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‘Murder Hornets’ Spotted in U.S. for the First Time

Animals
The Asian giant hornet, the world's largest, was spotted for the first time in the U.S. in December. Photography by Shin.T / Moment / Getty Images Plus

Invasive "murder hornets" have been spotted in the U.S. for the first time, prompting concerns for the nation's honeybees and the trajectory of a year that has already brought locust invasions and a global pandemic.


Four sightings of the world's largest hornets — officially called the Asian giant hornet (Vespa mandarinia) — were reported and verified in Washington State in December 2019, according to the Washington State Department of Agriculture (WSDA). But "murder hornet" began trending after the publication Saturday of a New York Times piece about Washington's efforts to find and eradicate the insects before they take hold, as NBC News reported.

"Murder hornets. Sure thing, 2020," actor and comedian Patton Oswalt tweeted. "Give us everything. Hypno-frogs. Fecal blizzards. Toilet tsunamis. A CATS sequel. We can take it."

But for honeybees, the Asian giant hornet is no joke. The hornets enter a "slaughter phase" where they decapitate bees, WSDA said. They destroy an entire hive within hours and then claim it as their own, feeding the brood to their young.

Washington beekeeper Ted McFall told The New York Times of driving home in November to find a pile of decapitated bee carcasses on the ground.

"I couldn't wrap my head around what could have done that," McFall told The New York Times. He later came to suspect murder hornets, though this has not been confirmed.

There have also been sightings of the hornet across the border in British Columbia, but at least one of the Canadian hives was proven to be unconnected to one of the Washington hornets, meaning the insect was likely introduced to the region at least twice.

While the hornets do not typically attack humans or pets unless threatened, their stings are extremely painful and can be deadly. They earned the nickname "murder hornet" because their group attacks can expose the victim to as much venom as a snake bite, Kyoto Sangyo University researcher Jun-ichi Takahash told The New York Times. In Japan, they kill as many as 50 people a year.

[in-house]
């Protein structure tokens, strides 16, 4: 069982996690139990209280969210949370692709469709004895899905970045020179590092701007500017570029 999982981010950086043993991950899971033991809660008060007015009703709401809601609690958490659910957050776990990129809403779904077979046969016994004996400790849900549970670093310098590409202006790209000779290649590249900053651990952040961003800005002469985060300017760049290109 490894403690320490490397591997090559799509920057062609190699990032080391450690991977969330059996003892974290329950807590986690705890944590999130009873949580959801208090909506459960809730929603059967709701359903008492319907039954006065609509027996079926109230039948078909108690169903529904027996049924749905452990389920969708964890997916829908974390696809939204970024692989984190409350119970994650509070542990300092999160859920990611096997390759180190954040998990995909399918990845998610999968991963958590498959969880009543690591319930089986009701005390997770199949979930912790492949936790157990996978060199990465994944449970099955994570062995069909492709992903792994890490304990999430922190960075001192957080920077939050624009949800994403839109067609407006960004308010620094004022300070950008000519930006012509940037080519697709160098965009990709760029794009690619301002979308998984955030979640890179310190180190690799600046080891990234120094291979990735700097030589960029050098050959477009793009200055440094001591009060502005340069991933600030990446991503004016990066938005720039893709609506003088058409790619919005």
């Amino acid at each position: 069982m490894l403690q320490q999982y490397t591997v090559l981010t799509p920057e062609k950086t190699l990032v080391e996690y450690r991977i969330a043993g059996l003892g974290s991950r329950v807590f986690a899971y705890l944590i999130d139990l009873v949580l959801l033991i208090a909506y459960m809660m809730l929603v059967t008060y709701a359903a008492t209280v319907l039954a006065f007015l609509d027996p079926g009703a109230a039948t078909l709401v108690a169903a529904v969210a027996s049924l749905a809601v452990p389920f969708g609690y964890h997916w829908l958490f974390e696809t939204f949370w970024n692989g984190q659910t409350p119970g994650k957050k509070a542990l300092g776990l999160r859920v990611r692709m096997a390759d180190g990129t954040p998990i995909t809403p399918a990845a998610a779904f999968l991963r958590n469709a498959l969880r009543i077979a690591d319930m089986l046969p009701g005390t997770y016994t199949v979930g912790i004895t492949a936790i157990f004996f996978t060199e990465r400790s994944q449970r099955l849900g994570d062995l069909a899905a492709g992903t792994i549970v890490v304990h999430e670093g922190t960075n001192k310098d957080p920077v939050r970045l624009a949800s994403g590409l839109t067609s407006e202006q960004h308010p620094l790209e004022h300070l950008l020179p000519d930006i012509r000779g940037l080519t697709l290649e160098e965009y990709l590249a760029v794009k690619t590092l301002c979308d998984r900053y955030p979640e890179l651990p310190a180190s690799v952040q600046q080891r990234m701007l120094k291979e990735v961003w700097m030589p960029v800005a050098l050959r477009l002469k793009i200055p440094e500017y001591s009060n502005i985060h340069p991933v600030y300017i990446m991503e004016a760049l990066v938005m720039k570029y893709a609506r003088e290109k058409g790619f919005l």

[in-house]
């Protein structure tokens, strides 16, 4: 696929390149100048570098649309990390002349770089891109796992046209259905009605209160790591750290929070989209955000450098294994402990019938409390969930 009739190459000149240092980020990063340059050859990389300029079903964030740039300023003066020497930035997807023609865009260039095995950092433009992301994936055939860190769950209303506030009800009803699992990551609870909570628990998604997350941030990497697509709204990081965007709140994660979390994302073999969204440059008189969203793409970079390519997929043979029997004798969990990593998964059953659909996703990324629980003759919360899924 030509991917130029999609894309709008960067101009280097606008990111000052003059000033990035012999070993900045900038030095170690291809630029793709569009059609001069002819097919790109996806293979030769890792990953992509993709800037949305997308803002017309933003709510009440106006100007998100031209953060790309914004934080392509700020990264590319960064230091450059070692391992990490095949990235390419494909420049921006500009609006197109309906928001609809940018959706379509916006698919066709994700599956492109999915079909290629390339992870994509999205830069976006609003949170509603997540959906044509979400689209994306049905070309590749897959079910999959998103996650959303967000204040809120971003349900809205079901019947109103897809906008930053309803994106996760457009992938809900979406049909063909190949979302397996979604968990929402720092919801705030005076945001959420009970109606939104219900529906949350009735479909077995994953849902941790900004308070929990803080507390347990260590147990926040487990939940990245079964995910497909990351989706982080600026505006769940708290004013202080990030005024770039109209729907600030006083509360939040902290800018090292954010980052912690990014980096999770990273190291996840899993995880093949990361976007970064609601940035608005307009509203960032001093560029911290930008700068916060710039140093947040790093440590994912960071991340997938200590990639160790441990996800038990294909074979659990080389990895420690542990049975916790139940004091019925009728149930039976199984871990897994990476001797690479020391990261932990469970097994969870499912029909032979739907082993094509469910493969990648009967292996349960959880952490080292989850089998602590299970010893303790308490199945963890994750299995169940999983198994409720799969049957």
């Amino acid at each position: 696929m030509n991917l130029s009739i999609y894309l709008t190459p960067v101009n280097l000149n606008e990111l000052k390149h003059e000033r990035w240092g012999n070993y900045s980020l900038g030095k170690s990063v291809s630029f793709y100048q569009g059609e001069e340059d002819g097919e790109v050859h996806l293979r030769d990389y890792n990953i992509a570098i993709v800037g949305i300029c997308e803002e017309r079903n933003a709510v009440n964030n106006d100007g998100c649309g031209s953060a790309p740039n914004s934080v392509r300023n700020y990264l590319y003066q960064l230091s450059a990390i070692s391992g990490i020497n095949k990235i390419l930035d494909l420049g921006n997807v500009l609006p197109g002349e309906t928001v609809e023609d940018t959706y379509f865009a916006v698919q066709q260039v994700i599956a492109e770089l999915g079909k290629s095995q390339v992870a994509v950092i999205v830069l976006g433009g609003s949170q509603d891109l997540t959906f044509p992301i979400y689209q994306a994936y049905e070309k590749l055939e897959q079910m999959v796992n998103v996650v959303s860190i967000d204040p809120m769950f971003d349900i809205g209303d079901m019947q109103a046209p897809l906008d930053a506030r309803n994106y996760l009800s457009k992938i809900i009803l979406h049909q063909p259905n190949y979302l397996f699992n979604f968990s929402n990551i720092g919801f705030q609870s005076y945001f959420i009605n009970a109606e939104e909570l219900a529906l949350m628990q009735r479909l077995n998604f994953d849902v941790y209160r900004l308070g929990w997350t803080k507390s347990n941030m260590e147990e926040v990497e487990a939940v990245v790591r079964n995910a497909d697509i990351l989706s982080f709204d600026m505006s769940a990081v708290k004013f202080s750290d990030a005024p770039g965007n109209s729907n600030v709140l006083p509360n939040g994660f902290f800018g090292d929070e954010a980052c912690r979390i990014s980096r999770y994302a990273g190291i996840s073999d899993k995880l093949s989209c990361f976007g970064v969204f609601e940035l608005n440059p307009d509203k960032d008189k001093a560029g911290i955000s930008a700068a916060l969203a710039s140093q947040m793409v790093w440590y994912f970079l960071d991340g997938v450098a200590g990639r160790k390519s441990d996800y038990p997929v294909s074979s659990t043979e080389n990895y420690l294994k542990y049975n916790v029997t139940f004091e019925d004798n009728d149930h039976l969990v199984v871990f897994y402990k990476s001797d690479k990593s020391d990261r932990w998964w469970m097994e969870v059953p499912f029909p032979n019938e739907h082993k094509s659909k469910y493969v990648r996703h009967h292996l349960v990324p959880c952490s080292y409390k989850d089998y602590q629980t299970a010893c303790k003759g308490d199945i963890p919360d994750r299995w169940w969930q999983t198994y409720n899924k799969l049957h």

"It was like having red-hot thumbtacks being driven into my flesh," Conrad Bérubé, a beekeeper who was stung while exterminating a hive on Vancouver Island, told The New York Times of the experience.

The hornets are 1.5 to two inches long and have a yellow or orange head with bulging eyes and a black and yellow striped abdomen, according to WSDA.

"They're like something out of a monster cartoon with this huge yellow-orange face," Washington State University's (WSU) Department of Entomology bee breeder Susan Cobey said in a university press release.

WSU is working with WSDA, beekeepers and citizen scientists to locate and contain the hornets now that they are beginning to become active again. Queens usually emerge from hibernation in April, but the species is most destructive in the late summer and early fall.

If scientists can't stop the hornets' spread, it is uncertain what it would mean for the nation's bees. In Japan, they are a serious problem for European honeybees, who have no natural defenses. A similar hornet introduction to Europe saw beehives decline 30 percent and their honey tally fall by as much as two-thirds, WSDA eradication coordinator Rian Wojah told TIME.

WSU entomologist Todd Murray said he was worried about what the hornets' spread would mean for a state that relies on bees to pollinate crops like apples and cherries. He warned invasive species could change ecosystems permanently.

"Just like that, it's forever different," Murray said. "We need to teach people how to recognize and identify this hornet while populations are small, so that we can eradicate it while we still have a chance."

If you see an Asian giant hornet and live in Washington state, you can help by reporting it to the WSDA Pest Program at 1-800-443-6684, pestprogram@agr.wa.gov or online at agr.wa.gov/hornets. If you live outside Washington and think you spot one of the hornets, WSDA advises you contact your state or province's department of agriculture.

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